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Antiviral Res. 2011 Jan;89(1):115-8. doi: 10.1016/j.antiviral.2010.11.001. Epub 2010 Nov 9.

Genotypic and phenotypic resistance of pandemic A/H1N1 influenza viruses circulating in Germany.

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  • 1Robert Koch-Institut, National Reference Centre for Influenza, Nordufer 20, 13353 Berlin, Germany. DuweS@rki.de

Abstract

In response to the rapid global spread of an antigenically novel A/H1N1 influenza virus in 2009, the World Heath Organization (WHO) recommended surveillance and monitoring for antiviral resistance of influenza viruses. We designed and evaluated pyrosequencing (PSQ)-based genotypic assays for high-throughput analysis of the susceptibility of pandemic A/H1N1 influenza viruses to neuraminidase (NA) inhibitors. A total of 1570 samples circulating in Germany between April 2009 and April 2010 were tested for determination of molecular markers of resistance to the NA inhibitors oseltamivir and zanamivir, and 635 of them were evaluated by phenotypic fluorescence-based assay with MUNANA substrate. Eight (0.5%) viruses were resistant to oseltamivir due to the H274Y NA substitution (N2 numbering). Six of these oseltamivir-resistant cases were treatment-related; four of them were selected in immunocompromised patients, two in patients suffered from chronic diseases. The two remaining oseltamivir-resistant viruses seem to have evolved in the absence of drug treatment and were isolated from immunocompetent healthy patients. All tested A/H1N1 pandemic viruses were sensitive to zanamivir. In addition, analysis of 1011 pandemic A/H1N1 virus samples by a PSQ-based assay according to the WHO protocol revealed the presence of mutation S31N in the M2 protein that conferred resistance to M2 ion channel inhibitors. Our data demonstrate a low incidence of oseltamivir-resistant pandemic A/H1N1 influenza variants isolated under drug selection pressure as well as community-acquired or naturally evolving viruses.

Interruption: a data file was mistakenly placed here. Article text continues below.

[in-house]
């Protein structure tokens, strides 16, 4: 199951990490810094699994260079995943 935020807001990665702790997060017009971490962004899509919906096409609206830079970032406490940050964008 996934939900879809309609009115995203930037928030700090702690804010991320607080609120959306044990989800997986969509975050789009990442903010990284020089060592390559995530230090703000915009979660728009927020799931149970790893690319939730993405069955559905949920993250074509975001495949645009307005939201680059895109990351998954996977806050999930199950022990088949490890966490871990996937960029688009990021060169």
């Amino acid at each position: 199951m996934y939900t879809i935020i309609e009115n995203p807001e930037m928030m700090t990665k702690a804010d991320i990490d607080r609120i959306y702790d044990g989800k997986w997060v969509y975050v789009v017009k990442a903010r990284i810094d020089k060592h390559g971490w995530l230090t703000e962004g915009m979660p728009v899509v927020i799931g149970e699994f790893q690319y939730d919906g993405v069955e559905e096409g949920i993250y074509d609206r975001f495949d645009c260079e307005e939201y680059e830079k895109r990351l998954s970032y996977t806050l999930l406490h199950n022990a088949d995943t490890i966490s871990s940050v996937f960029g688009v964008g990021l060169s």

Copyright © 2010 Elsevier B.V. All rights reserved.

PMID:
21070812
[PubMed - indexed for MEDLINE]
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